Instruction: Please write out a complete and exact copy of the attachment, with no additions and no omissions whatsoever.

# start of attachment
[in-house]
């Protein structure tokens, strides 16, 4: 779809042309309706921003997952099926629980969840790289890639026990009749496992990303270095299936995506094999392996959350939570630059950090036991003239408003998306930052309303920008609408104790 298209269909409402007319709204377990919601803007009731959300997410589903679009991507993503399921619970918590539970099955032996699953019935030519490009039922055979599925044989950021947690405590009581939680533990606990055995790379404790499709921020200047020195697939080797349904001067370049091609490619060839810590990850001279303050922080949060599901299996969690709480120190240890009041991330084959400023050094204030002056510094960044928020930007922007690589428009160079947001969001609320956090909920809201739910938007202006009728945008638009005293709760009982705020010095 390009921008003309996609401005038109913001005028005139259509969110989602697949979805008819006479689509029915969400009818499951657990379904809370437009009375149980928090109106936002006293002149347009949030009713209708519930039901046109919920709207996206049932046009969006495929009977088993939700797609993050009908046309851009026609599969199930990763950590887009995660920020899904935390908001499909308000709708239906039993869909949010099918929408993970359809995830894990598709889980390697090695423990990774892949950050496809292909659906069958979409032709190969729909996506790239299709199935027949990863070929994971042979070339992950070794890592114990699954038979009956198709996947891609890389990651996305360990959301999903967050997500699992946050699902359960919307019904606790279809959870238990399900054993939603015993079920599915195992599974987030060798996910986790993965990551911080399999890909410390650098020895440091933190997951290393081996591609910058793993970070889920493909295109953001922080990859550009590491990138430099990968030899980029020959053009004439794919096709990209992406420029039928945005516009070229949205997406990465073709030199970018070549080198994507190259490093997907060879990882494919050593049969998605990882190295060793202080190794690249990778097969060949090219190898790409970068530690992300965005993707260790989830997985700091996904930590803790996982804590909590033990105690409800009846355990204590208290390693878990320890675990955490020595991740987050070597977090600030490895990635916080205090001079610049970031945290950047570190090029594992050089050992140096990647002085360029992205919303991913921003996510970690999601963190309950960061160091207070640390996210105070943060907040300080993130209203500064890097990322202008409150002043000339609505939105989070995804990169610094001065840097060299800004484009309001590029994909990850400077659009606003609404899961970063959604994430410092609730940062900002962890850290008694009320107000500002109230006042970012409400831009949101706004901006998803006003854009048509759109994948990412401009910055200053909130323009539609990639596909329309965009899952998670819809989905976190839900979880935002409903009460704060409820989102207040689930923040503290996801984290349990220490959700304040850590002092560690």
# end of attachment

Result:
[in-house]
């Protein structure tokens, strides 16, 4: 779809042309309706921003997952099926629980969840790289890639026990009749496992990303270095299936995506094999392996959350939570630059950090036991003239408003998306930052309303920008609408104790 298209269909409402007319709204377990919601803007009731959300997410589903679009991507993503399921619970918590539970099955032996699953019935030519490009039922055979599925044989950021947690405590009581939680533990606990055995790379404790499709921020200047020195697939080797349904001067370049091609490619060839810590990850001279303050922080949060599901299996969690709480120190240890009041991330084959400023050094204030002056510094960044928020930007922007690589428009160079947001969001609320956090909920809201739910938007202006009728945008638009005293709760009982705020010095 390009921008003309996609401005038109913001005028005139259509969110989602697949979805008819006479689509029915969400009818499951657990379904809370437009009375149980928090109106936002006293002149347009949030009713209708519930039901046109919920709207996206049932046009969006495929009977088993939700797609993050009908046309851009026609599969199930990763950590887009995660920020899904935390908001499909308000709708239906039993869909949010099918929408993970359809995830894990598709889980390697090695423990990774892949950050496809292909659906069958979409032709190969729909996506790239299709199935027949990863070929994971042979070339992950070794890592114990699954038979009956198709996947891609890389990651996305360990959301999903967050997500699992946050699902359960919307019904606790279809959870238990399900054993939603015993079920599915195992599974987030060798996910986790993965990551911080399999890909410390650098020895440091933190997951290393081996591609910058793993970070889920493909295109953001922080990859550009590491990138430099990968030899980029020959053009004439794919096709990209992406420029039928945005516009070229949205997406990465073709030199970018070549080198994507190259490093997907060879990882494919050593049969998605990882190295060793202080190794690249990778097969060949090219190898790409970068530690992300965005993707260790989830997985700091996904930590803790996982804590909590033990105690409800009846355990204590208290390693878990320890675990955490020595991740987050070597977090600030490895990635916080205090001079610049970031945290950047570190090029594992050089050992140096990647002085360029992205919303991913921003996510970690999601963190309950960061160091207070640390996210105070943060907040300080993130209203500064890097990322202008409150002043000339609505939105989070995804990169610094001065840097060299800004484009309001590029994909990850400077659009606003609404899961970063959604994430410092609730940062900002962890850290008694009320107000500002109230006042970012409400831009949101706004901006998803006003854009048509759109994948990412401009910055200053909130323009539609990639596909329309965009899952998670819809989905976190839900979880935002409903009460704060409820989102207040689930923040503290996801984290349990220490959700304040850590002092560690």